American Landscapes in Oil
“Motionless, timeless, rich with color and the carefully observed visual complexity of Iowa’s natural world, the radiant landscapes of Fred Easker describe a place where time stands still, when, just for a moment the wind dies down, and when the beauty of what he sees is ours to share and cherish with him.”
Julia Kellman, Professor Emerita, Art Education, the University of Illinois at Urbana Champaign
In the 1990’s while studying American art, I became quite taken by the work of a group of 19th-century artists who collectively came to be known as the Hudson River School, particularly later artists of the period Frederick Church, Sandford Gifford, and Thomas Moran. Their work is a reverent celebration of the wonders of the natural world while keenly aware of man’s encroachment. With masterful technical skill, they created awe-inspiring, meditative images that years after their completion remain worthy of study and contemplation. Their work was the foundation of American landscape painting. Fortunately for those artists quite inspirational natural scenery was readily available to them.
I grew up in Cedar Rapids, Iowa, where the artist Grant Wood created America’s most famous painting American Gothic. In Iowa, one has to look a little harder for inspiration. Nonresidents often erroneously describe the state as flat. In fact, much of the once glaciated terrain undulates with rounded hills and shallow valleys; once a prairie it is now largely consigned to rows of corn and soybeans. Still, the state is quite lovely and exudes a melodious, subtle beauty. Perhaps not so well known outside of the state, earlier in his career Wood along with his friend Marvin Cone created many landscape paintings based on the local environment he loved and understood. Perhaps his best, Young Corn was installed a few feet from my junior high school locker. So he too was in my mind when I decided more than twenty-five years ago to use what I saw in and felt about the work of those 19th-century painters to create works inspired by the Midwestern landscape where I live. Over time I discovered the rich visual potential of the bluffs along the Mississippi River and the Driftless area of northeast Iowa.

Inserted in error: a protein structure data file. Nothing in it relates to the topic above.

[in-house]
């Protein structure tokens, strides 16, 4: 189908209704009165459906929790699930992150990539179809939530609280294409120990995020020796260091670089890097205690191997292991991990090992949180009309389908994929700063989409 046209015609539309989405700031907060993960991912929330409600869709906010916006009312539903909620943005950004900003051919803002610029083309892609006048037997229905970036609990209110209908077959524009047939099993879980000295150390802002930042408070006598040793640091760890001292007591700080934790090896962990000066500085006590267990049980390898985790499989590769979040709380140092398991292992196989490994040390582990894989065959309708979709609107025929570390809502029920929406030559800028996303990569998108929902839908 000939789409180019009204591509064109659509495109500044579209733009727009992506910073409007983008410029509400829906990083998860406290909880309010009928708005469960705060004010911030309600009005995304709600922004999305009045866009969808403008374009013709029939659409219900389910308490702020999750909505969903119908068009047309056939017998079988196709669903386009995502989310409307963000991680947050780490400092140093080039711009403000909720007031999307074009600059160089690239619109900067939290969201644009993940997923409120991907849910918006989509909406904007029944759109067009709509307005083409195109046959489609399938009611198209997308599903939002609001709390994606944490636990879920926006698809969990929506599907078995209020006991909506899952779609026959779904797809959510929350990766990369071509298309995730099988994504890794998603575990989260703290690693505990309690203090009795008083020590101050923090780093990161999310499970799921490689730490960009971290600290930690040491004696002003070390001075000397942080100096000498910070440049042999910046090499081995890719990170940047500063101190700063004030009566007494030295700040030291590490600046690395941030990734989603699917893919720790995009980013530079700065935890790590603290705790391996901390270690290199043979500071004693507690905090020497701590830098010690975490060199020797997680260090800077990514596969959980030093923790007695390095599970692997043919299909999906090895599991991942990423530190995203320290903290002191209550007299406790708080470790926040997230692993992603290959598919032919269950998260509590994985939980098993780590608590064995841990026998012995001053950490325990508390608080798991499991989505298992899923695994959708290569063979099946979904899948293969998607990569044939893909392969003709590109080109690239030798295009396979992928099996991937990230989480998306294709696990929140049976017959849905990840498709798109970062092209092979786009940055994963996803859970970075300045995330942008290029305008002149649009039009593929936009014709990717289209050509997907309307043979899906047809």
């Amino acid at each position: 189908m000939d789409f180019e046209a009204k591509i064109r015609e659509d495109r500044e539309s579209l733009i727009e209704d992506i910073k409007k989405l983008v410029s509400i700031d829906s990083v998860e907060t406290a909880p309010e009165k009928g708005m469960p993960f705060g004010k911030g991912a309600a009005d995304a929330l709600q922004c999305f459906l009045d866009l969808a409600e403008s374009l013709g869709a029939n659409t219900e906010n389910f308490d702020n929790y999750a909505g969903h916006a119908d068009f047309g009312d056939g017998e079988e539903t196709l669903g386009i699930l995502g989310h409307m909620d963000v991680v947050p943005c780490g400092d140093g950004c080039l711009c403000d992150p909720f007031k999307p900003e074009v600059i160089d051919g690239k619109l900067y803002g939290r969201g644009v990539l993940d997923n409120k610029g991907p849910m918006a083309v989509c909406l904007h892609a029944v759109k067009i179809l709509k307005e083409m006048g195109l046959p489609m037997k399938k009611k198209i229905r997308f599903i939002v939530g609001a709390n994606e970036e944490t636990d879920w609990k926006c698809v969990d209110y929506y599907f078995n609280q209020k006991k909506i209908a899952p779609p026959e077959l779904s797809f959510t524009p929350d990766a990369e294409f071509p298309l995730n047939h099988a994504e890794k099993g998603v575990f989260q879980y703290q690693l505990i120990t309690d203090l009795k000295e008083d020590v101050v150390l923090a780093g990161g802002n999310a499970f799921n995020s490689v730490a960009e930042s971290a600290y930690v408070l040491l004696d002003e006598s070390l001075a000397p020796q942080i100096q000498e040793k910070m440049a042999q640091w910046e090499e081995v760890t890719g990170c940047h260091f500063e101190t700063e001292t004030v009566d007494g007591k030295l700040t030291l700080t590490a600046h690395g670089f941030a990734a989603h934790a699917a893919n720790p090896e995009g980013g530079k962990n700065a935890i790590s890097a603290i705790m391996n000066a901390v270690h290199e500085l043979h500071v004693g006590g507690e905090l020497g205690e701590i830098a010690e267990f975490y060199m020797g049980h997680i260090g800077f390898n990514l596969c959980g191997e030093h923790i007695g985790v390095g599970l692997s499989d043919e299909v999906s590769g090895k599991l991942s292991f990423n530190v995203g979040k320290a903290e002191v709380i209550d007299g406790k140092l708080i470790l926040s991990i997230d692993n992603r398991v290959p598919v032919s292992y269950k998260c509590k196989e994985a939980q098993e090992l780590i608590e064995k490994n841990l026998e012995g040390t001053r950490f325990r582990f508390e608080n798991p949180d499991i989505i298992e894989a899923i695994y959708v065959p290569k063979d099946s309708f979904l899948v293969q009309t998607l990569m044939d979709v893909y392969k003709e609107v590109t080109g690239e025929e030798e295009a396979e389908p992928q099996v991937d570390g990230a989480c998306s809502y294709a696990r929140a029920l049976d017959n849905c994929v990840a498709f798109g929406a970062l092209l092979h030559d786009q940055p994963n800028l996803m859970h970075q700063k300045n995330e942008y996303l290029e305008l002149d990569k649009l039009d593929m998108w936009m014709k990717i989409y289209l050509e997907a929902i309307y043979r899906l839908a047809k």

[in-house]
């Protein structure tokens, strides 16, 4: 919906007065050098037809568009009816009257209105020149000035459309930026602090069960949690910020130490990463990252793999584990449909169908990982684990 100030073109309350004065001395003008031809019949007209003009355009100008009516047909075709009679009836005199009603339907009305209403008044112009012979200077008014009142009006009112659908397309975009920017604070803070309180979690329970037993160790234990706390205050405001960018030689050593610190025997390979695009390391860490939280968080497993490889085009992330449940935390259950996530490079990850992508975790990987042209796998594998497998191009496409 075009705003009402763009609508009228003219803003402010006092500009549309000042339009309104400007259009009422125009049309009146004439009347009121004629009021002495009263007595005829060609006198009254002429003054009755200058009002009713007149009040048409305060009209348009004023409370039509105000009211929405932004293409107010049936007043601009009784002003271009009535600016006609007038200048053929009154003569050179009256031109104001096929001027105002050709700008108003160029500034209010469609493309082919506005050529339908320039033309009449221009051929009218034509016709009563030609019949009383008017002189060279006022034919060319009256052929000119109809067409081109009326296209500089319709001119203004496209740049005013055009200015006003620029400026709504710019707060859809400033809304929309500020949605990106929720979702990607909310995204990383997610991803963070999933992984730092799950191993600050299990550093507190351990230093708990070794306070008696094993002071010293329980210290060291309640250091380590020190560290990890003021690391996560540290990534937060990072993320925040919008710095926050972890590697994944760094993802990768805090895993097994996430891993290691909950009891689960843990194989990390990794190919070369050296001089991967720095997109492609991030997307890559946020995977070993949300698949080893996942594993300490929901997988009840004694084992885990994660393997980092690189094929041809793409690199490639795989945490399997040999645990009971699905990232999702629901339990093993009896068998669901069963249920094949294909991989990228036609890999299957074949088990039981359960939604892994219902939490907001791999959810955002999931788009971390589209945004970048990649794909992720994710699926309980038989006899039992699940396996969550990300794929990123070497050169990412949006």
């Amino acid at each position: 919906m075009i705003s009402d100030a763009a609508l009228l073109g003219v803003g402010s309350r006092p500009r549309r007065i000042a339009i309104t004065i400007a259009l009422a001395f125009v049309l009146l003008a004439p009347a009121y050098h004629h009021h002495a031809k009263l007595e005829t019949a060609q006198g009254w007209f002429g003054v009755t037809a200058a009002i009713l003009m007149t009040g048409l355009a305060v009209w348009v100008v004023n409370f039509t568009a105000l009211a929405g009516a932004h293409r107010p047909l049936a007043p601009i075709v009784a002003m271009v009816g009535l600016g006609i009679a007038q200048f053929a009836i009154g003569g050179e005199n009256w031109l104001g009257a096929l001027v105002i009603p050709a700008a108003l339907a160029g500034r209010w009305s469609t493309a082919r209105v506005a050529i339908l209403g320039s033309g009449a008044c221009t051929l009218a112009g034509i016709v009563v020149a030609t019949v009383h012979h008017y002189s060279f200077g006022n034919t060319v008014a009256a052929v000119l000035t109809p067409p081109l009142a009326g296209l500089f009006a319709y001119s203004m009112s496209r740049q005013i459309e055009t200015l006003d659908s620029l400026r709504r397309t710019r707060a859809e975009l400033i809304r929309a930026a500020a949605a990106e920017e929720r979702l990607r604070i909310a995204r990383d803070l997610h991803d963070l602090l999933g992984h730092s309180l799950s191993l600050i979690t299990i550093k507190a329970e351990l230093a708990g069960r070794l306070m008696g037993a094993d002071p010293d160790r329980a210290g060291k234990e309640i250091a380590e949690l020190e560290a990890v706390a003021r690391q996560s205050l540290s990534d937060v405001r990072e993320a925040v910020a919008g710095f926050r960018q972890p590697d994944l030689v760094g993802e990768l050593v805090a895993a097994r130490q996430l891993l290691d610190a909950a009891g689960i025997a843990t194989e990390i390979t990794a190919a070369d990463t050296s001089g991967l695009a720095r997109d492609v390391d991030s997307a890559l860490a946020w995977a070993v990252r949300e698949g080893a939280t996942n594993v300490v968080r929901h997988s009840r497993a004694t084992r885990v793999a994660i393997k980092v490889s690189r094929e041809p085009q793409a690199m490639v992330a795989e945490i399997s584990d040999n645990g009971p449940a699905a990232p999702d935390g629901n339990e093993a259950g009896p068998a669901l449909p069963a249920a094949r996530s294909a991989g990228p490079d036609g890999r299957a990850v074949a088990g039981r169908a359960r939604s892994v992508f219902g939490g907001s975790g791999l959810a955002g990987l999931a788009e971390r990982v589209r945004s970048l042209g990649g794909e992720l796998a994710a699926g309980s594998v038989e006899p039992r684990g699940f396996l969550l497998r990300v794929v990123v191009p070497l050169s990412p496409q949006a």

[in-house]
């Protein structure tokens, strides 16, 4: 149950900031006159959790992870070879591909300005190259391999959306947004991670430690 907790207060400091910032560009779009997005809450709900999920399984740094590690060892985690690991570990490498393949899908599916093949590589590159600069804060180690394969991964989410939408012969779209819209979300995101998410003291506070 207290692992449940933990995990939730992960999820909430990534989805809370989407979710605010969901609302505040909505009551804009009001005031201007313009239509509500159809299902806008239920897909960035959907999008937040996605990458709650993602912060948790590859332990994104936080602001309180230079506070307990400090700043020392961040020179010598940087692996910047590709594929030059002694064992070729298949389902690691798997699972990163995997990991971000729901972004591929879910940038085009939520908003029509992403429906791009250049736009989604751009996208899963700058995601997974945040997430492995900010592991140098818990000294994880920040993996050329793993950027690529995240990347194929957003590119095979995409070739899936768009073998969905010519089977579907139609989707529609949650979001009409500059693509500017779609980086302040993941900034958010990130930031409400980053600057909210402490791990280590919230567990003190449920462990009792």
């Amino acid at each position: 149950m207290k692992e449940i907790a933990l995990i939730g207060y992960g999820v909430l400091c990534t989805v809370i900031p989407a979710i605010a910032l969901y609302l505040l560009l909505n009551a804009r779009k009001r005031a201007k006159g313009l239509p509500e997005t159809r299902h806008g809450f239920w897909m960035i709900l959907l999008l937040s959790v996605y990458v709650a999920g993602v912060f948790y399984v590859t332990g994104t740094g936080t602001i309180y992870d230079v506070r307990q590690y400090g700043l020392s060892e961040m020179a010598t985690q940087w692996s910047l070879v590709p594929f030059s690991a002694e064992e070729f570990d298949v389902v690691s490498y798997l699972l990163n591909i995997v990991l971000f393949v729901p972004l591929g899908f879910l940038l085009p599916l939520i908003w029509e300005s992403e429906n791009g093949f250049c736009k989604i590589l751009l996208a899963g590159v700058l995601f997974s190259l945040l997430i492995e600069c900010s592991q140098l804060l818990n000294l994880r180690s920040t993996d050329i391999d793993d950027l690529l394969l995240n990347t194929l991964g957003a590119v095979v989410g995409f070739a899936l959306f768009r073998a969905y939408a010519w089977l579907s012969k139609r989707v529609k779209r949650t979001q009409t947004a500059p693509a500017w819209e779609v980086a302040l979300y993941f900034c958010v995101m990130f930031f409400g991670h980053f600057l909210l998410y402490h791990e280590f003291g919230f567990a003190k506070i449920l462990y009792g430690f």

I’ve had an unconscious preference for more horizontal compositions from the start of this work. After all, automobile windshields frame how we experience the environment in the hours spent commuting and on long-distance vacations. Our visual media today is largely wide screen having moved in that direction since the days when I was growing up when films made in Cinemascope came to the theater near me. In my work I usually push horizontality for its dynamic effect, sometimes beyond what seems practical. Furthermore, I want observers to be pulled into the canvas, to linger, to discover, and savor the visual delights that make up the whole of the scene depicted as well as to enjoy the marks of the sometimes meditative process of creating the painting itself. Hopefully, you will return time after time.